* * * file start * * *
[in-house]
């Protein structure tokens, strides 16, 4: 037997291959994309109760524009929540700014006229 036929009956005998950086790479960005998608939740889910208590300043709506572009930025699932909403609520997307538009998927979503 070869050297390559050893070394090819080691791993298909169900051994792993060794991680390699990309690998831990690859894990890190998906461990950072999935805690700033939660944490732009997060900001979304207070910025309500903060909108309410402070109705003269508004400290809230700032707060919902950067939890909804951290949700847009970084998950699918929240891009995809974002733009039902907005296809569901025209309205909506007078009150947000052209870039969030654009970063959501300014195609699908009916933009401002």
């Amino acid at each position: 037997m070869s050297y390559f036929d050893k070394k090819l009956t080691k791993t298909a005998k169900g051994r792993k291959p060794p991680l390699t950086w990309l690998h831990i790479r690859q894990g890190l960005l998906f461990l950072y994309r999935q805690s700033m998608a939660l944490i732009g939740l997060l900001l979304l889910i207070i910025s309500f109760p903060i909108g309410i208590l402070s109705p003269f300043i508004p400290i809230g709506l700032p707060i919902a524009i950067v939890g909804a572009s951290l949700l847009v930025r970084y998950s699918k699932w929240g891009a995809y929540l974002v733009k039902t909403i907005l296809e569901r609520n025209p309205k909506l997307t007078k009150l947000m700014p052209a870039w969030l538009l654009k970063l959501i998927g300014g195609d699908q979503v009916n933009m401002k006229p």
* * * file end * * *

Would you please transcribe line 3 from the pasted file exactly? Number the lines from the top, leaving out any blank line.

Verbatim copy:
């Amino acid at each position: 037997m070869s050297y390559f036929d050893k070394k090819l009956t080691k791993t298909a005998k169900g051994r792993k291959p060794p991680l390699t950086w990309l690998h831990i790479r690859q894990g890190l960005l998906f461990l950072y994309r999935q805690s700033m998608a939660l944490i732009g939740l997060l900001l979304l889910i207070i910025s309500f109760p903060i909108g309410i208590l402070s109705p003269f300043i508004p400290i809230g709506l700032p707060i919902a524009i950067v939890g909804a572009s951290l949700l847009v930025r970084y998950s699918k699932w929240g891009a995809y929540l974002v733009k039902t909403i907005l296809e569901r609520n025209p309205k909506l997307t007078k009150l947000m700014p052209a870039w969030l538009l654009k970063l959501i998927g300014g195609d699908q979503v009916n933009m401002k006229p």